Possibly this indicates that the BMJ editorial also has some medico-legal significance. If and when antidepressants are ever acknowledged to be drugs of dependence, this is the surely one of the publications that will establish the "date of knowledge" for GPs - ie the date from which they "knew or ought to have known" of the risks. Beyond that date, lawyers for the plaintiffs would be increasingly less inclined to point to any deficiencies in the manufacturers' warnings and to the evidence of regulatory capture. The effect of this BMJ editorial might be to shift liability towards prescribers - especially any who failed to monitor their patients and basically dished up repeat prescriptions. It happened with many patients on benzodiazepines and, with all the emphasis on the need for long-term treatment with antidepressants, it could easily happen again.

The authors of the BMJ editorial overlook another real concern - that evidence of long-term antidepressant "efficacy" has come mainly from trials that discounted the possibility of withdrawal reactions. Thus every instance of withdrawal in these trials was counted as a relapse, and as evidence the drug was "working". Again there are worrying parallels with the benzodiazepines.

This editorial appears hard on the heels of several others on this subject by Haddad, Lejoyeux and Young. In particular, they contributed to five of the eight papers to emerge from a recent symposium on "Antidepressant Discontinuation Syndrome", also participating in a 7-man panel which produced two "Consensus Statements" - "A Hypothetical Definition" and "Possible Biological Mechanisms" of the SSRI Discontinuation Syndrome"

Both this "closed symposium" and some of the proceedings, recently published as a journal supplement, 3 were sponsored by Eli Lilly & Co, manufacturers of fluoxetine (Prozac). The symposium lasted one day, so it is not clear how two Consensus statements were prepared. No company personnel are identified as participants.

The symposium was held in Phoenix, Arizona, immediately before Christmas, 1996 - no mean destination for these three authors, who are based in Manchester, Paris and Newcastle. A letter for publication4 has been written to the BMJ to ask either, if no possible conflict of interest was declared, or if the Editor chose not to report it.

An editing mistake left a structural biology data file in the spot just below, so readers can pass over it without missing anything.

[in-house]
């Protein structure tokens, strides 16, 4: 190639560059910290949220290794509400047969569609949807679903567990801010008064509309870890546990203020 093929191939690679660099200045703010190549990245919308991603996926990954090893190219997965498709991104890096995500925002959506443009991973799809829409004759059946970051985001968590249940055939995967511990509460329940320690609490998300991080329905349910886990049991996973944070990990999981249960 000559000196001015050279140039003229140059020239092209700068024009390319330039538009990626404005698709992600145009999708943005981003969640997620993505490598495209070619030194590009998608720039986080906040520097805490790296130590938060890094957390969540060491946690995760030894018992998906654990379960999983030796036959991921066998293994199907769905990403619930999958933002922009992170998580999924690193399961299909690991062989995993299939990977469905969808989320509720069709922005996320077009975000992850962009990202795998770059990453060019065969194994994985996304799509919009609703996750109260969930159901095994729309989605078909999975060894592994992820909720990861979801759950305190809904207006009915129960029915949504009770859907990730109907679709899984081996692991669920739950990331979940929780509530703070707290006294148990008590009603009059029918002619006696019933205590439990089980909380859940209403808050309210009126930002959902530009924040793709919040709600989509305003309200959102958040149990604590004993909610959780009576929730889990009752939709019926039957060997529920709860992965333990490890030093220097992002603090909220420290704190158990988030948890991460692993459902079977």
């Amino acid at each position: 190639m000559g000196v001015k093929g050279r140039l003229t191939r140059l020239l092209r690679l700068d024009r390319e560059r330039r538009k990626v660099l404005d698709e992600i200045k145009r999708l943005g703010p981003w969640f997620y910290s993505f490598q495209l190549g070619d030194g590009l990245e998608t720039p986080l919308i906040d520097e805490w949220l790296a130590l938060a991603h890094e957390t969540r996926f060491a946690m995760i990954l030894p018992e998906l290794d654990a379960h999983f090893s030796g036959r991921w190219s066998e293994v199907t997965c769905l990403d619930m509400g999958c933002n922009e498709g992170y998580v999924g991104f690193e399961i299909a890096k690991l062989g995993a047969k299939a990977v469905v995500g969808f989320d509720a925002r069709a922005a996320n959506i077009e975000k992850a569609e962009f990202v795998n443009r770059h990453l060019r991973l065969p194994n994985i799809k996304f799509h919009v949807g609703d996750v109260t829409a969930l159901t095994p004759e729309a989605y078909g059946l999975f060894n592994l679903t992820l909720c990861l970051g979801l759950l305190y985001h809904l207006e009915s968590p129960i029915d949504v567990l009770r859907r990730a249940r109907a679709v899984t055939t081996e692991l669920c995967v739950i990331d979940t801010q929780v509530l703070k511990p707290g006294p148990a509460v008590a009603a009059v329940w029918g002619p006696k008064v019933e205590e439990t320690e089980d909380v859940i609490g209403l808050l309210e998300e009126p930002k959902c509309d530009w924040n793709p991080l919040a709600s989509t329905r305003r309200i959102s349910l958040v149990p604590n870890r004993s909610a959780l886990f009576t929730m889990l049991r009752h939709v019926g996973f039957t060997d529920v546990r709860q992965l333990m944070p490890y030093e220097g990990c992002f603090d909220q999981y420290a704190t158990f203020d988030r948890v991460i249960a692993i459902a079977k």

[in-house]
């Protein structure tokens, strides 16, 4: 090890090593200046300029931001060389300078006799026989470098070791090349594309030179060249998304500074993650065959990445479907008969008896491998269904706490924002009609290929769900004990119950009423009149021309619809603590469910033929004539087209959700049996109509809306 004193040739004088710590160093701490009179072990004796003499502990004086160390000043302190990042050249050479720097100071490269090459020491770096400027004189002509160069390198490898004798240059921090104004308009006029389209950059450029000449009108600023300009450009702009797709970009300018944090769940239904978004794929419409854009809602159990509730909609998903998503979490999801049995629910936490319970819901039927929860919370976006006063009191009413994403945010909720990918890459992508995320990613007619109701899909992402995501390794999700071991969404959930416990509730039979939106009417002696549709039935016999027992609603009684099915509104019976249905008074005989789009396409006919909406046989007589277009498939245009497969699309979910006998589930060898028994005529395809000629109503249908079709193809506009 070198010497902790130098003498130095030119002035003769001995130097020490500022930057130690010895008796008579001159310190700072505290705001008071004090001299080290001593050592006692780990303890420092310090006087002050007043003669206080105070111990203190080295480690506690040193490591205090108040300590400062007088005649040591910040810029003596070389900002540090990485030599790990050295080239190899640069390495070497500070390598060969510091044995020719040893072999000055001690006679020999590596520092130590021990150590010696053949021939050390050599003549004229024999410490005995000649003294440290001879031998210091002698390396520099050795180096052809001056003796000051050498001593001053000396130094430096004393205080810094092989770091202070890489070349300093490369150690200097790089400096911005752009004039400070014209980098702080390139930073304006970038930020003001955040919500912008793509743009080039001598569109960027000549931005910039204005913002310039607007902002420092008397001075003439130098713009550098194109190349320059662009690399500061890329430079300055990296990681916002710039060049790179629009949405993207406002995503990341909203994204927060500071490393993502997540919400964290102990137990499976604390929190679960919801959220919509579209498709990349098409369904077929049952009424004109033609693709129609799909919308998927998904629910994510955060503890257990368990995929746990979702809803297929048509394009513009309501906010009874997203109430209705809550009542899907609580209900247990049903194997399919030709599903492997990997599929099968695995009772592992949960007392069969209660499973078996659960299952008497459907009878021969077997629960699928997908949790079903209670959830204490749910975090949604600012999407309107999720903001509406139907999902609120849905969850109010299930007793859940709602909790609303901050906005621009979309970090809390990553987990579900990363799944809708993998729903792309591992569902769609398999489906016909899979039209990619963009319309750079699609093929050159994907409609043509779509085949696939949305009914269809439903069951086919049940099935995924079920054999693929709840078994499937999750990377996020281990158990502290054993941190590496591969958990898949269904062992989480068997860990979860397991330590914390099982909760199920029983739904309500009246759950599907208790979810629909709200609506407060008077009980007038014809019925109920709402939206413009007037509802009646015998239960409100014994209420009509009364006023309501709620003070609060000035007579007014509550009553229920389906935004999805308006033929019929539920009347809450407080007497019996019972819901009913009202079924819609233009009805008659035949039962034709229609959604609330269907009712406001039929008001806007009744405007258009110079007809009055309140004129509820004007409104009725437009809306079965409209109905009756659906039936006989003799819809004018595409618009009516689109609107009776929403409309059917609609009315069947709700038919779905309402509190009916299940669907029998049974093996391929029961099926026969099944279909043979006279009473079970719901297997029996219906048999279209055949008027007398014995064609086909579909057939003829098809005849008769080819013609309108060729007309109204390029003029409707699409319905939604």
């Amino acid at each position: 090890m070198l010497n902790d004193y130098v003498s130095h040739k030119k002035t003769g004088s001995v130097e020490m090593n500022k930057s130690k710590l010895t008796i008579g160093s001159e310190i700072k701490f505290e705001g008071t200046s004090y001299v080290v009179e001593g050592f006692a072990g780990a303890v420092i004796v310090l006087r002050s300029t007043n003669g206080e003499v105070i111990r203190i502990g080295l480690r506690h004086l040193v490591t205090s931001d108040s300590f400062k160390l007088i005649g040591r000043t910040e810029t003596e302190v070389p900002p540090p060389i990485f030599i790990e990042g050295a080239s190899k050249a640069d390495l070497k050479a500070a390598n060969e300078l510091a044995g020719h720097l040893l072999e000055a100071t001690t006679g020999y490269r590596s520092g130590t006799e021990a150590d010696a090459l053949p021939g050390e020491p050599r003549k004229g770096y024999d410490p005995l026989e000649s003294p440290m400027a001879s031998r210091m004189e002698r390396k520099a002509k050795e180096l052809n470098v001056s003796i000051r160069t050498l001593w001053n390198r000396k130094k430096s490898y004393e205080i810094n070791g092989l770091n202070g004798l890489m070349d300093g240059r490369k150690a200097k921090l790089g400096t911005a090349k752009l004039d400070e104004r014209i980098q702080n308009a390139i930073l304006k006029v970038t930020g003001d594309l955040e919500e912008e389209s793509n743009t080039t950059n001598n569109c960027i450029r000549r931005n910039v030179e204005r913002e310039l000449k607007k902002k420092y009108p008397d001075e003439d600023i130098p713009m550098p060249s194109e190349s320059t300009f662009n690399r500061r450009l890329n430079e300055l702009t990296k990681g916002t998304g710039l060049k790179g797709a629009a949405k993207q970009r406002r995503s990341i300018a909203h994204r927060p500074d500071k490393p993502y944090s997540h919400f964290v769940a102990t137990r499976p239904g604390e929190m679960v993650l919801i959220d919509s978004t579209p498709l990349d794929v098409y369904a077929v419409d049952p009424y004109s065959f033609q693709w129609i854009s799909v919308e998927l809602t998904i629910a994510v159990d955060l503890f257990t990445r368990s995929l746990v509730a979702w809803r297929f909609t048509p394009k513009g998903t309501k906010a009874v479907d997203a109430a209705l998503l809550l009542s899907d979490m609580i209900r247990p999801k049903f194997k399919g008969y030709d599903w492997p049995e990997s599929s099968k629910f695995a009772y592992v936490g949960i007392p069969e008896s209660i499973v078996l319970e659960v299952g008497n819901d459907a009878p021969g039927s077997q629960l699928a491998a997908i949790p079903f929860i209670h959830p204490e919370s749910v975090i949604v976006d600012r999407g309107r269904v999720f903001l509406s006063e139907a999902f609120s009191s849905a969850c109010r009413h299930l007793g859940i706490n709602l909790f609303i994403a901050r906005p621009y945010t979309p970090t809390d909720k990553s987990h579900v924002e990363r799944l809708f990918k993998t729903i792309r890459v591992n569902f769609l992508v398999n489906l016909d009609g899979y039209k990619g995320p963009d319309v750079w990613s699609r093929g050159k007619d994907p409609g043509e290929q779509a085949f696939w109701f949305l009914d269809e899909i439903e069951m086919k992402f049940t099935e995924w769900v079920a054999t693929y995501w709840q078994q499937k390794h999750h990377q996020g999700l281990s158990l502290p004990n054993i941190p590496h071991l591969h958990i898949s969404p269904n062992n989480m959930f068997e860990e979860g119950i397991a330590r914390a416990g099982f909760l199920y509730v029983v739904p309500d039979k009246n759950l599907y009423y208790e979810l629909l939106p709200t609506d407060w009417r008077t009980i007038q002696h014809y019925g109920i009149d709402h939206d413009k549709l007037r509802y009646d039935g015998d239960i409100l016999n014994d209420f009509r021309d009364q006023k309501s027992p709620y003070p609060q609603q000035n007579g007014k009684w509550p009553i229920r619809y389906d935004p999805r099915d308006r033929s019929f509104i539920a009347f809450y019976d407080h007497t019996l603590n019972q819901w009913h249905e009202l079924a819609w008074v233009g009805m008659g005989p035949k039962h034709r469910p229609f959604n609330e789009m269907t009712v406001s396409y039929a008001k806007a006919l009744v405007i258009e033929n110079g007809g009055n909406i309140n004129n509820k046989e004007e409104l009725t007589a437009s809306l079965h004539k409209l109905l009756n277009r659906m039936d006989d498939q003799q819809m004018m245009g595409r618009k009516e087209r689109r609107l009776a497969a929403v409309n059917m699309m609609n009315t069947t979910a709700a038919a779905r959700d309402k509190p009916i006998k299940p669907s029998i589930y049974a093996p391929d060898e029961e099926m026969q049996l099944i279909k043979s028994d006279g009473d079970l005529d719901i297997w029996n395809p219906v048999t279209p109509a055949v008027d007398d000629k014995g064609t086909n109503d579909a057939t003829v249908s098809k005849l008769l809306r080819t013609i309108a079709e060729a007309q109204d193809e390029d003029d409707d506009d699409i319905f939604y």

"Sometimes we may decide that our readers should know about a conflict of interest and we will then publish a note on the conflict - after consultation with authors or reviewers. To disclose a conflict of interest about a piece of work does not mean the work is worthless (otherwise there would be no point publishing it); but readers will want to consider that information along with many other factors in making their own judgements on the work."5

The emphasis in this editorial that "antidepressants are not drugs of dependence" very much accords with the main message from the regulatory agencies, also the organisers of the "Defeat Depression Campaign". Sponsored partly by the manufacturers of SSRIs, this was originally run by the Royal Colleges of Psychiatrists and General Practitioners (1992-1997); the Campaign is now run by an industry-funded, grass-roots patient organisation, called Depression Alliance.


1. American Psychiatric Association, 1990.

2. American Psychiatric Association, 1994.

3. Schatzberg et al, 1997

4.  The letter to the BMJ (sent in April 1998) was accepted, and page proofs sent etc. There followed endless delays and endless enquiries asking why. Eventually, in March 1999, the BMJ editor wrote: "I'm sorry that we haven't published your letter. This is my fault. I need to prepare a footnote to your letter, and I put it in a pile where it sank too far to the bottom. I will get ahead and produce the footnote and we will publish the letter soon."  Nothing had happened by November 1999 and probably nothing ever will. Ah well - CM

5. Smith R, Conflict of interest and the BMJ. at 9 April 1998